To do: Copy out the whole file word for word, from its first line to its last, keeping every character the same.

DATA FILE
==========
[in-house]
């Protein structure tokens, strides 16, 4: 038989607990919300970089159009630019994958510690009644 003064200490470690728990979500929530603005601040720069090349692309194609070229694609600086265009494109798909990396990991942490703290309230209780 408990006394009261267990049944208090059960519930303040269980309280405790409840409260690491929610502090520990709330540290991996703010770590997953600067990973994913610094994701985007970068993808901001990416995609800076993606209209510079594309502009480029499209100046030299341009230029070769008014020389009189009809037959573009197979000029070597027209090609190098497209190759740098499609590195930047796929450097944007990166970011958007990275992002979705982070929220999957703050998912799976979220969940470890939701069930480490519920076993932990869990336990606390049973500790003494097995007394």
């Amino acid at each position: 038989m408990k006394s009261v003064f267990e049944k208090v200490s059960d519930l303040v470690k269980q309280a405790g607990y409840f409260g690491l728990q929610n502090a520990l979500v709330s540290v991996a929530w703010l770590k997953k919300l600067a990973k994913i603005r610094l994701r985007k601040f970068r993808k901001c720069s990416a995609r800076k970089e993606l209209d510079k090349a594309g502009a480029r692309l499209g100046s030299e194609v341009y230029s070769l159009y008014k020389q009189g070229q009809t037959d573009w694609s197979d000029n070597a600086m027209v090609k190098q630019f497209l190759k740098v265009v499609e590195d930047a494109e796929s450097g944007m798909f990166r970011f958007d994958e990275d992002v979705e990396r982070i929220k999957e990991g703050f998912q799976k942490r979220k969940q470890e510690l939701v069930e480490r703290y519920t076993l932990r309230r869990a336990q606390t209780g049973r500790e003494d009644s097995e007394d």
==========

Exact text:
[in-house]
């Protein structure tokens, strides 16, 4: 038989607990919300970089159009630019994958510690009644 003064200490470690728990979500929530603005601040720069090349692309194609070229694609600086265009494109798909990396990991942490703290309230209780 408990006394009261267990049944208090059960519930303040269980309280405790409840409260690491929610502090520990709330540290991996703010770590997953600067990973994913610094994701985007970068993808901001990416995609800076993606209209510079594309502009480029499209100046030299341009230029070769008014020389009189009809037959573009197979000029070597027209090609190098497209190759740098499609590195930047796929450097944007990166970011958007990275992002979705982070929220999957703050998912799976979220969940470890939701069930480490519920076993932990869990336990606390049973500790003494097995007394």
């Amino acid at each position: 038989m408990k006394s009261v003064f267990e049944k208090v200490s059960d519930l303040v470690k269980q309280a405790g607990y409840f409260g690491l728990q929610n502090a520990l979500v709330s540290v991996a929530w703010l770590k997953k919300l600067a990973k994913i603005r610094l994701r985007k601040f970068r993808k901001c720069s990416a995609r800076k970089e993606l209209d510079k090349a594309g502009a480029r692309l499209g100046s030299e194609v341009y230029s070769l159009y008014k020389q009189g070229q009809t037959d573009w694609s197979d000029n070597a600086m027209v090609k190098q630019f497209l190759k740098v265009v499609e590195d930047a494109e796929s450097g944007m798909f990166r970011f958007d994958e990275d992002v979705e990396r982070i929220k999957e990991g703050f998912q799976k942490r979220k969940q470890e510690l939701v069930e480490r703290y519920t076993l932990r309230r869990a336990q606390t209780g049973r500790e003494d009644s097995e007394d």